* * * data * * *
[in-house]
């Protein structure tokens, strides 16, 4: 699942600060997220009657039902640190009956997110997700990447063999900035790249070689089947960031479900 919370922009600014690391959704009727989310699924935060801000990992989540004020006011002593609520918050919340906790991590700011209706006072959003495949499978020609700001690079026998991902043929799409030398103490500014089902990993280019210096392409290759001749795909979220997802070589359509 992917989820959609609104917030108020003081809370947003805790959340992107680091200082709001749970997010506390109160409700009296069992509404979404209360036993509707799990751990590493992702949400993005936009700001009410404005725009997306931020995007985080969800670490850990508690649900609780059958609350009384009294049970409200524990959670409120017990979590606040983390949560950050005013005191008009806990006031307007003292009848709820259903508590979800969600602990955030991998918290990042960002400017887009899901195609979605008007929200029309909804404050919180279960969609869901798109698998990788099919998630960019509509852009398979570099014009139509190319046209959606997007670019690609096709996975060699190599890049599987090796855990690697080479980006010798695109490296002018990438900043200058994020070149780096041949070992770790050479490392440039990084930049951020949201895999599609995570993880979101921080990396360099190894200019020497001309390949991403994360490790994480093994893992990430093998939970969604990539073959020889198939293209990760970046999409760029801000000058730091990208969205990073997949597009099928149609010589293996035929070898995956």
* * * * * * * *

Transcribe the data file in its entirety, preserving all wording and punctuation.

[in-house]
């Protein structure tokens, strides 16, 4: 699942600060997220009657039902640190009956997110997700990447063999900035790249070689089947960031479900 919370922009600014690391959704009727989310699924935060801000990992989540004020006011002593609520918050919340906790991590700011209706006072959003495949499978020609700001690079026998991902043929799409030398103490500014089902990993280019210096392409290759001749795909979220997802070589359509 992917989820959609609104917030108020003081809370947003805790959340992107680091200082709001749970997010506390109160409700009296069992509404979404209360036993509707799990751990590493992702949400993005936009700001009410404005725009997306931020995007985080969800670490850990508690649900609780059958609350009384009294049970409200524990959670409120017990979590606040983390949560950050005013005191008009806990006031307007003292009848709820259903508590979800969600602990955030991998918290990042960002400017887009899901195609979605008007929200029309909804404050919180279960969609869901798109698998990788099919998630960019509509852009398979570099014009139509190319046209959606997007670019690609096709996975060699190599890049599987090796855990690697080479980006010798695109490296002018990438900043200058994020070149780096041949070992770790050479490392440039990084930049951020949201895999599609995570993880979101921080990396360099190894200019020497001309390949991403994360490790994480093994893992990430093998939970969604990539073959020889198939293209990760970046999409760029801000000058730091990208969205990073997949597009099928149609010589293996035929070898995956």